Perhaps, a simple example from an experience I once had would help. I had gone for a medical appointment. The medical building had two ways of entering: a revolving door and an automated door, which had a tall switch you had to push to activate the door. As I was about to go through the revolving door, a woman in a wheelchair came up, and quickly remarked: “There’s no switch.” Sure enough, the switch for the automated door was missing. And, there was no way she could get through the revolving door in her wheelchair. But, the automated door did have a handle on it, so I reached up and slowly pulled the door open. She responded by saying, “I didn’t know that you are a switch!” I smiled and said, “Ah, but I am multi-talented!” We both had a good laugh. Then I held open the elevator door for her, and up we went.
Notice that I said that such actions are part of our Christian formation, which is a life-long process. That brings me to my last point about our parable. I want to put in a good word for goats! Goats tend to be smarter than sheep. Sheep require much more land to graze on than goats do, because goats are much hardier eaters. Sheep flee from danger; goats stand to fight it. Sheep are skittish, goats are calm - so much so that they often are placed in with cattle and horses to keep them calm, much as the presence of dogs has on humans. The one area in which sheep outshine goats is that sheep herd well, whereas goats are more independent. But, for our purposes, it is important to remember that shepherds had both sheep and goats mixed n their flocks, and that they separated them several times a day to do different tasks, such as to eat in different areas. In cold weather, short haired goats needed to be kept inside overnight versus wooly sheep, which could remain outside. Sheep and goats are very different, but both are valuable to shepherds.
If you prefer to stick with the traditional interpretation that the sheep and goats are symbols of our faith and our Christian formation in Christ or the lack thereof, then we need to be honest and admit that we all have our sheep days and our goat days. There are days when my Christian formation shines through, and other days when the better angels of my nature seem to be gone on vacation and my little demons have come out to play. Absorbing Christ’s great commandment to love God with all we’ve got and to love our neighbor as ourselves is a life-long struggle. But, there are important Christian disciplines that help us be better prepared to use our more Christ-like talents, especially when we encounter those in need. Like reading scripture and other Christian literature, saying our prayers, gathering regularly for worship, and participating in outreach projects—these are all such disciplines. Friends, Advent is a good time to work on them. It starts next week. Christ is calling all of us to be multi-talented. We are all capable of being somebody else’s switch. If we are alert, we might just catch a glimpse of Jesus smiling, maybe even having a good laugh with us. AMEN.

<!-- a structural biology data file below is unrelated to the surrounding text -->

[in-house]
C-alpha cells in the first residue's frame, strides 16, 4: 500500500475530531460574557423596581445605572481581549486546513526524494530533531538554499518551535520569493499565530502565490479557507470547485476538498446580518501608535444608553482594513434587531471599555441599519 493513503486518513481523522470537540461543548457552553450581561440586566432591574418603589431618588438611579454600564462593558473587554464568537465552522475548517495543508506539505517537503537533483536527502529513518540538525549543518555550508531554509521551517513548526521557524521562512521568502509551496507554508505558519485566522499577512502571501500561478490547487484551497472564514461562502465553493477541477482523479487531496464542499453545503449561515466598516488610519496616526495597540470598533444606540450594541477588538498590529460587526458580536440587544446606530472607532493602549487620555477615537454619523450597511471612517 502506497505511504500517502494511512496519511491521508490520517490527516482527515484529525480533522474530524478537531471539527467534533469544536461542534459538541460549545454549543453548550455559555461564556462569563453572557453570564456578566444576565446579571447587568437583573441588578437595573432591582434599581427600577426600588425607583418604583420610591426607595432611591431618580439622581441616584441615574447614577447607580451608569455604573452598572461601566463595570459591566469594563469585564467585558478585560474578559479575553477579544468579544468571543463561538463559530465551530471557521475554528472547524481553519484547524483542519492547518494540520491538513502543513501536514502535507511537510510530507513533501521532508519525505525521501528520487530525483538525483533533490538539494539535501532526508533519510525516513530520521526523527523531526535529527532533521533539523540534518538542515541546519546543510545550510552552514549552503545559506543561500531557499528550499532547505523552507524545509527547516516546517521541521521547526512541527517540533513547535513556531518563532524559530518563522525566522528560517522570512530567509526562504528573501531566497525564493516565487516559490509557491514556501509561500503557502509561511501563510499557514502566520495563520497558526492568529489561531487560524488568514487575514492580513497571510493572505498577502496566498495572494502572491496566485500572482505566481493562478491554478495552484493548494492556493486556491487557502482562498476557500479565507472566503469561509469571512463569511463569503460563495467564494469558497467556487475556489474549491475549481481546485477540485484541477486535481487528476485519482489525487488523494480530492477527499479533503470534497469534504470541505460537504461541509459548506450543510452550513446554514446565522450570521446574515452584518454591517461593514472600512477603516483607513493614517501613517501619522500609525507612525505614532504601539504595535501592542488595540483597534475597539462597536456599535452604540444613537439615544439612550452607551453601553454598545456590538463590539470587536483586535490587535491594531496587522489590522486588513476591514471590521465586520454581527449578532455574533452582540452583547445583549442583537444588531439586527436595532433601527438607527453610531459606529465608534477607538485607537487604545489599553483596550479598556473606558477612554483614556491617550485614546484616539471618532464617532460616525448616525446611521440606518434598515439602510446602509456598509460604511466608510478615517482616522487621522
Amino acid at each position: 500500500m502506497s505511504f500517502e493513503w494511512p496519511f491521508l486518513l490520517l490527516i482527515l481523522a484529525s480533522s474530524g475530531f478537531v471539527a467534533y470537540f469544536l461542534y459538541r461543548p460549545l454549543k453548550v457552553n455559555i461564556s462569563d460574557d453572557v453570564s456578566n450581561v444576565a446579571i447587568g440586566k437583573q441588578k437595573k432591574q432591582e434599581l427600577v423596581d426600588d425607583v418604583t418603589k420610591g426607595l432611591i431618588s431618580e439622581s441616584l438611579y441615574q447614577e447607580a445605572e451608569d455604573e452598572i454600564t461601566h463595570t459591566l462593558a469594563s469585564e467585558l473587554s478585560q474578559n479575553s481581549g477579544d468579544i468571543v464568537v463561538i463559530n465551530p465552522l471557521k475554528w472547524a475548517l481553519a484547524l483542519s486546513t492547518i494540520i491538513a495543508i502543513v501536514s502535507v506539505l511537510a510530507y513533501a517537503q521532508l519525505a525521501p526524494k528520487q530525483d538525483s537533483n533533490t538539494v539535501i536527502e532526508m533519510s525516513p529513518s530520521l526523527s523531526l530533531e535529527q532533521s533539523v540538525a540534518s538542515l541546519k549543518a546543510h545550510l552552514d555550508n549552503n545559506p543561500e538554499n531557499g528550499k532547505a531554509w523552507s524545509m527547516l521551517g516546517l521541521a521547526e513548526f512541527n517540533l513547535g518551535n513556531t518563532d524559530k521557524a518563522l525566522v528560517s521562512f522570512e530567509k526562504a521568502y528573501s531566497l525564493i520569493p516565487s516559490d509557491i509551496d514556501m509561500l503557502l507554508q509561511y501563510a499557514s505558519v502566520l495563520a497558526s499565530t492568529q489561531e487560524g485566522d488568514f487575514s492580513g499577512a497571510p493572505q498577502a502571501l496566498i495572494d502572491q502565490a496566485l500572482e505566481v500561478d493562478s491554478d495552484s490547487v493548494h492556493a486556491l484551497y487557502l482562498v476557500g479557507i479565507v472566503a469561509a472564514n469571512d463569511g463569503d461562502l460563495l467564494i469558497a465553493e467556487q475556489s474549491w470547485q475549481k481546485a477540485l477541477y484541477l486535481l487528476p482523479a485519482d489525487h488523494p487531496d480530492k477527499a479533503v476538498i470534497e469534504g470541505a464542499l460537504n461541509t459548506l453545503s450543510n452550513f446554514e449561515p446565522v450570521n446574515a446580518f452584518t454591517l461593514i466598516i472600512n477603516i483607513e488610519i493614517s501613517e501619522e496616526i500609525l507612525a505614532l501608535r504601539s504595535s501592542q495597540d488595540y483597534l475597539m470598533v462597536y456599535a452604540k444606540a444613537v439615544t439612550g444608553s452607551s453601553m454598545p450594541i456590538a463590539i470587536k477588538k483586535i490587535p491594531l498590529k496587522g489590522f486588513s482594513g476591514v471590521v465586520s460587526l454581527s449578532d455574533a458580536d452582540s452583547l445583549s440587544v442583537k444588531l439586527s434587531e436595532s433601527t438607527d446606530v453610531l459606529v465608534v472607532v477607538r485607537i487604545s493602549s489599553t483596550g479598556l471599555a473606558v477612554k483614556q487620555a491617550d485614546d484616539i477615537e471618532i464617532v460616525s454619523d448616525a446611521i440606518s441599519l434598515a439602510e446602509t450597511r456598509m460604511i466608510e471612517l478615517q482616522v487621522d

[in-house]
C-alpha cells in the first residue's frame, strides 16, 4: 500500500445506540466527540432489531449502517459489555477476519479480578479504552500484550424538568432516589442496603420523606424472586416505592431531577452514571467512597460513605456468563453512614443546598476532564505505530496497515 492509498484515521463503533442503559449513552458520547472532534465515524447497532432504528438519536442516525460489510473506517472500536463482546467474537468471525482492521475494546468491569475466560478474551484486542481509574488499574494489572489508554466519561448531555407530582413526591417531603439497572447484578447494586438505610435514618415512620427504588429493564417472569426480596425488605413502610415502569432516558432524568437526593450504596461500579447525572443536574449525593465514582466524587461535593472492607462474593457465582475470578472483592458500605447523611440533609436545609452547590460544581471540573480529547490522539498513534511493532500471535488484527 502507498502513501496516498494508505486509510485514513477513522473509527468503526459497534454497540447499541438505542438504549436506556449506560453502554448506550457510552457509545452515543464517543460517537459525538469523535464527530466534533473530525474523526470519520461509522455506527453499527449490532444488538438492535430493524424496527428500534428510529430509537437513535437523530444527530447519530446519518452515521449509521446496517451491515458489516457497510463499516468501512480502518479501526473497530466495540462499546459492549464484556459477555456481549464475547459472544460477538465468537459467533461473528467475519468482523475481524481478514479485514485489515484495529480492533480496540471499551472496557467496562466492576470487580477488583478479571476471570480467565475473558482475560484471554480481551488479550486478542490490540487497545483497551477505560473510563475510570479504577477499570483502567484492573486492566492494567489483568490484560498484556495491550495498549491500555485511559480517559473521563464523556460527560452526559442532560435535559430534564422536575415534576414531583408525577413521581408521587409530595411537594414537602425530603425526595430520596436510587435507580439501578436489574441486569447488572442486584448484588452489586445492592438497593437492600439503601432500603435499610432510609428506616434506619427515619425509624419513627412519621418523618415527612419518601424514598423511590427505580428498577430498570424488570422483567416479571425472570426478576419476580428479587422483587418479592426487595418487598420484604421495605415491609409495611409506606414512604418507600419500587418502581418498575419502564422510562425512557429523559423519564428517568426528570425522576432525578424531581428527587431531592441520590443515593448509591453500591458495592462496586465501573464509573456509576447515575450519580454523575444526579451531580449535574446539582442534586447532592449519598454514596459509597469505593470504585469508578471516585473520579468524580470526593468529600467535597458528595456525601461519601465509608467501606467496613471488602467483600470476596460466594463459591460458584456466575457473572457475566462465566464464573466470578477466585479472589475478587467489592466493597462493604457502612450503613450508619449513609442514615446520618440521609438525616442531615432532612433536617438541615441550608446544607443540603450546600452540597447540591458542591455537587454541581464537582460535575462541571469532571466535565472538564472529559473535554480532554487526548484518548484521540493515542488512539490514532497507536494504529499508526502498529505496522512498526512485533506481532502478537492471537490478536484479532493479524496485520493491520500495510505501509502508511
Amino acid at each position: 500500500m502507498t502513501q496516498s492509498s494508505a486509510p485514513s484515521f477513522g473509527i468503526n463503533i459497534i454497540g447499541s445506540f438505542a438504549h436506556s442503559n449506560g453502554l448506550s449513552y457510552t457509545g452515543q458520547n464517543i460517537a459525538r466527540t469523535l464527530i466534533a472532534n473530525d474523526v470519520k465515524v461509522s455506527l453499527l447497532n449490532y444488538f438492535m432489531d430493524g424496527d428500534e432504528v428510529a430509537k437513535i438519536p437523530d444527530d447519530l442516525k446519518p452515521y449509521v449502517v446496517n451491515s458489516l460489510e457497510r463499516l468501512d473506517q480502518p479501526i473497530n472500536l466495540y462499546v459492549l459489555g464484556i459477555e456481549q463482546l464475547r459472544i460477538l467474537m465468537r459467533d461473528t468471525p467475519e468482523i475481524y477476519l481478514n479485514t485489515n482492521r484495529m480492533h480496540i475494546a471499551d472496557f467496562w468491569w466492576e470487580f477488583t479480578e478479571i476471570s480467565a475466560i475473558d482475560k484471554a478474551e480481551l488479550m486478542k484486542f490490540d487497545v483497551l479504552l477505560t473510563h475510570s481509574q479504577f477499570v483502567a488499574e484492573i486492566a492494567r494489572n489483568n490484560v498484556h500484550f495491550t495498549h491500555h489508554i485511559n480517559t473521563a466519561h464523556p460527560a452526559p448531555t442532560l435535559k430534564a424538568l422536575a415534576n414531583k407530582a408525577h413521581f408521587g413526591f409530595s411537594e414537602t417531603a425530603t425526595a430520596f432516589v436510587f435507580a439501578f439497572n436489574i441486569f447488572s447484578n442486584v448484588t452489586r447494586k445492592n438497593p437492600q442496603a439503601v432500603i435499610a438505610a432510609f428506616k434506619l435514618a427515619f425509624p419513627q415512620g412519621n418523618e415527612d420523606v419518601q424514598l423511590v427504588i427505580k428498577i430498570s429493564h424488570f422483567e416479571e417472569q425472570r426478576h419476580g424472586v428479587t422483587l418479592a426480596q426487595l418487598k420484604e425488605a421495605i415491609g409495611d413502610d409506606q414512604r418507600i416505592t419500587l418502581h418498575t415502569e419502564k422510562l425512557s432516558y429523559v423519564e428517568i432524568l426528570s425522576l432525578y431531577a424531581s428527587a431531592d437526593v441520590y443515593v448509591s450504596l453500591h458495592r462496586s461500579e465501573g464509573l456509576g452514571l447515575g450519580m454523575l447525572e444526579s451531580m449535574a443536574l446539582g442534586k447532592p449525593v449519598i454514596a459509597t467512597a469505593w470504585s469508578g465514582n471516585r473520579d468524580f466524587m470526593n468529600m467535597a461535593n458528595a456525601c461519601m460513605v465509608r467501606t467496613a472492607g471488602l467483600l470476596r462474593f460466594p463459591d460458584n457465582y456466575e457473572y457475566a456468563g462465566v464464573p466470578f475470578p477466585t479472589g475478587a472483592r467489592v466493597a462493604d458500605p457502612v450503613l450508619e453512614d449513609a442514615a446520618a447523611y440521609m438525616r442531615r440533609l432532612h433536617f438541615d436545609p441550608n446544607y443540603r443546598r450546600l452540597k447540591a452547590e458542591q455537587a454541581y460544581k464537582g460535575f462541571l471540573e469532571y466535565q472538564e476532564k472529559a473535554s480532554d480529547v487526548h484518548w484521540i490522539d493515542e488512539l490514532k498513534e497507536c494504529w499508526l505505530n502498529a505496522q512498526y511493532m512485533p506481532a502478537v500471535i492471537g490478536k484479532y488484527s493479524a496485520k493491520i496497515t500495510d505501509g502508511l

The Reverend Dr. Warren Crews is co-priest in charge at St. John's.
Various members of the St. John's congregation contribute to this blog. For editorial suggestions, contact Jeff McIntire-Strasburg at firstname.lastname@example.org